Risk Factors For Leaky Gut Syndrome

February 20, 2024

The digestive system is the home to bacteria, the immune system, enzymatic functions, and plenty of food particles. The intestines act like a gateway, providing a barrier that disposes of waste and carefully pulls out vital nutrients. Leaky gut syndrome manifests when the tight junctions of this seamless barrier begin to crack and become loose. This failure of a critical function of the intestines begins to let particles and toxins into the bloodstream. The body may become inflamed by these large particles and the intestines may begin to struggle to digest nutrients. Learn about the risk factors for leaky gut syndrome now.

Deficiency In Certain Nutrients

Having a deficiency in certain nutrients may be a risk factor for developing leaky gut syndrome. Vitamin D deficiency is known to be associated with inflammation and gut health. Vitamin D works to activate the immune system and improves the gatekeeping functions of the intestine. It does this by helping the cells of the intestinal wall activate their ability to intelligently discern pathogens from digested nutrients. It also helps regulate the function of the killer T-cells in the gut that can either cause inflammation or help keep the intestinal flora balanced. Zinc is another important nutrient known to help with tightening the junctions between cells of the intestinal lining and improve immune function, and thus a zinc deficiency could mean leaky gut syndrome.

Yeast Overgrowth

Yeast overgrowth is a common problem for many men and women. Yeast lives in the body as a natural part of the flora populating the intestine, but the intestinal flora may become imbalanced due to a diet high in sugars and starches, from chronically high-stress levels, or a weakened immune system. Certain yeasts, such as candida, can proliferate and begin to release a toxic substance called zymosan. These toxins trigger inflammation and may lead to many unpleasant gastrointestinal symptoms. This inflammation can damage the lining of the gut, causing leaky gut syndrome. Candida yeast can even penetrate the gut lining while colonizing along the intestinal wall, further weakening the barrier.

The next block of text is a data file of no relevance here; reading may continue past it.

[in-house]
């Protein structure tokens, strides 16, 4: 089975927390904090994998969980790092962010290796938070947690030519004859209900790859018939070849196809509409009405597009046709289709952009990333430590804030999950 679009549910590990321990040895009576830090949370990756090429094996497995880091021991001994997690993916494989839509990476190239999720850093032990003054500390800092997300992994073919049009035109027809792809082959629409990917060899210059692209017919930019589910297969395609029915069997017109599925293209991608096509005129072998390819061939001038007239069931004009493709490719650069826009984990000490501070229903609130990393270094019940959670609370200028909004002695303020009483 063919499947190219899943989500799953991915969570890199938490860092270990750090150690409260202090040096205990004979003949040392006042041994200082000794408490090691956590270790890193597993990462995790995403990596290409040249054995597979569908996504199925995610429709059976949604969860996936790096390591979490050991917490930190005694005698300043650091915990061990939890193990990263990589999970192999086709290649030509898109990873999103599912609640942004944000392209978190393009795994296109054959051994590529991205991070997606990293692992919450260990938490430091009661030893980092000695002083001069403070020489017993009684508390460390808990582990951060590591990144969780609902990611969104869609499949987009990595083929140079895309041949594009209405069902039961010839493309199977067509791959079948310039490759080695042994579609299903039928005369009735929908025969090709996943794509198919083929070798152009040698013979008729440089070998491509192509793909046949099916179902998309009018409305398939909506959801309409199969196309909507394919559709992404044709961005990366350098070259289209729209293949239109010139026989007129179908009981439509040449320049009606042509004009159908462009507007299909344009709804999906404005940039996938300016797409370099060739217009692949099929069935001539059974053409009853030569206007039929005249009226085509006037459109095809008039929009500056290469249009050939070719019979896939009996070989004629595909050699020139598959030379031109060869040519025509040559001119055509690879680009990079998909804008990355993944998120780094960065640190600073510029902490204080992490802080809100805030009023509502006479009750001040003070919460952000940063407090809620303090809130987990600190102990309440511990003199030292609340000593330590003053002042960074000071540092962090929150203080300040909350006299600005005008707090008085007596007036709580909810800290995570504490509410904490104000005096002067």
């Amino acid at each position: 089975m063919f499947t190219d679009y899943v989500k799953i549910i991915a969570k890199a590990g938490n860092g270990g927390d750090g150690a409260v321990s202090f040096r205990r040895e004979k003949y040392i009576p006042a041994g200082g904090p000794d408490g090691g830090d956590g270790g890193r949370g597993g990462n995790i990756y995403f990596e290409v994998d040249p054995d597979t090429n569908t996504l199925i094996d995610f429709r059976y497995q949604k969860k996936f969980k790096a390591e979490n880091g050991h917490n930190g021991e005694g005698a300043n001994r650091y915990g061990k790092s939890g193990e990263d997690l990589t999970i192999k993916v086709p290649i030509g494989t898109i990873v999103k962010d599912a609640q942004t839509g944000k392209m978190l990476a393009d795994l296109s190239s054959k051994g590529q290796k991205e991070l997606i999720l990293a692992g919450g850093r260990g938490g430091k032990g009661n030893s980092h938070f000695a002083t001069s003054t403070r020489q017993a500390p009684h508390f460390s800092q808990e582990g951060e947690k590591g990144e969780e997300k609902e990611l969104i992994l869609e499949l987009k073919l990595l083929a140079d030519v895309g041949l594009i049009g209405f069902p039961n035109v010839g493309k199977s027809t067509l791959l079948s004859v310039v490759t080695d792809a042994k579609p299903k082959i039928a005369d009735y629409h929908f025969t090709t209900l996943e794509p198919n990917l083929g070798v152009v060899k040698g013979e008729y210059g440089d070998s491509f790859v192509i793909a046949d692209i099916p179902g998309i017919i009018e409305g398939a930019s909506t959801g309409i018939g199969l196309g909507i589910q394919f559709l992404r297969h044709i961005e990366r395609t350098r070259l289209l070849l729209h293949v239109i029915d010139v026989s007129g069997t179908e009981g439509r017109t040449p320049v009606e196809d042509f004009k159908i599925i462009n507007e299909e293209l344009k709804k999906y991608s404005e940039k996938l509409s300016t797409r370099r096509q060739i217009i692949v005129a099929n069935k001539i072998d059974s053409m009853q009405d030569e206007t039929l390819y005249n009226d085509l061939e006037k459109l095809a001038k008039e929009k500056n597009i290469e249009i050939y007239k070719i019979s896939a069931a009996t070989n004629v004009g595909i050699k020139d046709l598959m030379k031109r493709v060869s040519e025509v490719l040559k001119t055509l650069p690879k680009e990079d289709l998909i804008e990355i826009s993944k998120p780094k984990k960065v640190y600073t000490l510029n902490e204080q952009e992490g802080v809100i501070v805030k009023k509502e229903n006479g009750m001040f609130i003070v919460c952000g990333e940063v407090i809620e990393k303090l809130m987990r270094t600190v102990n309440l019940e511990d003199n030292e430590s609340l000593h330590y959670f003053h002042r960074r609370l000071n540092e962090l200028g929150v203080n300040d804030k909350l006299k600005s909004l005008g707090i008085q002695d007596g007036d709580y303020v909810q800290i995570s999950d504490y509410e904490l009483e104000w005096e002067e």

Chronic Inflammation

The immune system responds to threats from infections and injuries by creating inflammation. This increases blood flow and sends white blood cells to the infected area. Chronic inflammation occurs when the body is attempting to eliminate a perceived threat on an ongoing basis, whether it is real or not. The immune system may be mistaking organ tissue as the culprit causing the body to attack itself or try to eliminate exposure to a certain toxin, but is unable to completely rid itself of the contamination. This constant state of hypervigilance can cause a progressively weakening immune system or for the immune system to continue to target other areas of the body. The gut is a common area of inflammation, due to the easily upset intestinal flora and foods that may be causing an allergic reaction. This may trigger the immune system to begin attacking the intestines, as it's unable to eliminate the foods perceived as a threat. The result is a weakening of the intestinal lining and the possible onset of leaky gut syndrome.

Excessive Consumption Of Sugar

Too much sugar is known to be generally unhealthy for the body, increasing the risk of developing diabetes, high blood pressure, and obesity. Excessive consumption of sugar can even upset the intestinal flora and cause inflammation, which may increase an individual's risk of developing leaky gut syndrome.

Yeast feeds on sugar and can proliferate if too much is present in the intestine. It can be easy to eat too much sugar, as many products add extra sugar to enhance flavor. But the daily recommended allowance for added sugar is only twenty-five grams for women and thirty-eight grams for men. Refined sugar breaks down in the gut too quickly and doesn't provide the healthy bacteria of the gut with macrobiotics to support their growth. Instead, yeast may begin to thrive and quickly take over, crowd out the flora population, release toxins, and deteriorate the lining of the gut. Sugar can also cause inflammation, further aggravating intestinal health and causing a breakdown of the intestinal barrier.

Chronic Stress

Cortisol and adrenaline are two components of stress that flood the body when the fight-or-flight response is activated. These hormones repress normal functions to direct all attention to avoiding a potential threat. In a natural setting, once the threat is eliminated or escaped from, the stress response eases. In the modern world, we might not have the luxury of being able to destroy or escape from what is causing stress. Too often, individuals simply learn to live with chronic stress.

Cortisol and adrenaline can have deteriorating effects on the body through inflammation. Gut flora is particularly affected by stress, as blood blow to the intestines is reduced. Over time, good bacteria can be eroded away and harmful pathogens and yeasts may take their place. This begins the landslide of consequences, as the inflammation, harmful pathogens, and yeast wear away the gut lining and further weaken the intestines.

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